At first, the beads looked like regular beads to me. Pretty, but nothing wildly out of the ordinary.
"Look closer," advised jewelry designer Lisa Salzer.
So I did. I noticed that the beads were delicately ridged, like a shell. There was something unusual and beautiful about the color of them.
Lisa Salzer of Lulu Frost Jewelry
"That's because they're made from magazine and newspaper strips," Salzer told me. "By women in Rwanda. They collect the paper, cut it into strips, roll them into beads, and coat them in natural resin. We got connected to them through an organization called Women for Women, which helps victims of war and genocide help themselves."
Salzer explains the whole operation. Her jewelry company, Lulu Frost, places bead orders directly with a chapter office in Rwanda, from the women themselves, cutting out any middlemen. Salzer used the beads to accessorize designer wunderkind Chris Benz's spring-summer '08 collection, and since then, demand for the jewelry is high.
And the story behind the beads is spreading.
Lulu Frost beads from the spring/summer '08 collection
"I feel extremely connected to people that are a world away," Salzer says. "It's not just charity. We're incorporating these women as valued members of the supply chain. Without their production and the narrative behind these beads, our products would not have the same value."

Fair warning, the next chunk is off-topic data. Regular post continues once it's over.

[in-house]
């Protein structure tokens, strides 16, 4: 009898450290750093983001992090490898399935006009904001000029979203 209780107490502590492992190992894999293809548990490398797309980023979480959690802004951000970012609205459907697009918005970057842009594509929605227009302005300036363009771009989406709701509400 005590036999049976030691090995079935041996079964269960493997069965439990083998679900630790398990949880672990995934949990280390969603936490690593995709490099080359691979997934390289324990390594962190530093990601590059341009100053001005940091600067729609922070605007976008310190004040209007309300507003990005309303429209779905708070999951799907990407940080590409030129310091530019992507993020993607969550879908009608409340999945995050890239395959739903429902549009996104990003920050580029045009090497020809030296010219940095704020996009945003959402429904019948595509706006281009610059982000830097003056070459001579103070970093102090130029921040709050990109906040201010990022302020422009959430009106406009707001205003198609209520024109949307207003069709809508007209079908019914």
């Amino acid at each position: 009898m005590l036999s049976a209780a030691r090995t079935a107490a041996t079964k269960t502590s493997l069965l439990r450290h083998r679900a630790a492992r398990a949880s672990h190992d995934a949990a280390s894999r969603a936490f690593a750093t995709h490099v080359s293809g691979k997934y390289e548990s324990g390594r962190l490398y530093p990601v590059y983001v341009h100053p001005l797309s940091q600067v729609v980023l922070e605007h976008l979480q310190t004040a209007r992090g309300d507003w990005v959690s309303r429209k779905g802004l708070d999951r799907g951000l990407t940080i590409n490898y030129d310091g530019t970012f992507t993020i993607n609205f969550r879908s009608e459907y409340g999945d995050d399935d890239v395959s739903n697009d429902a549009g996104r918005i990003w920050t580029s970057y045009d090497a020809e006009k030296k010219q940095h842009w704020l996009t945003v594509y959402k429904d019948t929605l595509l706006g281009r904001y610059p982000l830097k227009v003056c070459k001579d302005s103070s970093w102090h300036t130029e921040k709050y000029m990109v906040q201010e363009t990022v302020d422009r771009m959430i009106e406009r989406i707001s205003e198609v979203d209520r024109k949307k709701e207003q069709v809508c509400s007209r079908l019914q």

Salzer is part of a movement of emerging designers whose goal is to turn clothes and accessories into powerful messages of social responsibility.
While many larger retail corporations have charitable sidebars to their operations, this new guard of designers is not merely funneling a portion of proceeds into charities. Rather, they are infusing every aspect of their products - from manufacturing to advertising - with particular causes.
To the point where buying a bead can - in a tiny way - help offset the horrible aftermath of genocide, or buying a shoe can help alleviate the effects of poverty.
This might seem incongruous, for many people associate fashion with escapism and frivolity. But this new generation of designers sees things very differently.
For them, fashion is politics.
"I've always been interested in the symbolism of adornment," says Hala Bahmet, who co-founded Viridis Luxe, a Los Angeles-based knitware company that turns out dramatic statement pieces. The company creates its clothing primarily from hemp, which is "the greenest of all textile fibers," according to Bahmet.
"Fashion mirrors art, politics, what's happening in society," she states. "What you choose to wear says something about who you are."
Viridis Luxe piece coat, 2007 collection
Admittedly, everyone seems to be going green these days. It's faddish.
But for the few companies that are truly dedicated to environmentally- and socially-responsible principles, it's a huge commitment that requires tremendous dedication and patience.
"It took us two and half years of development before we could launch," Bahmet says. "I gave up very successful, glamorous career as a costume designer to do this. And we didn't know if would be successful, we didn't think the world would be ready for it."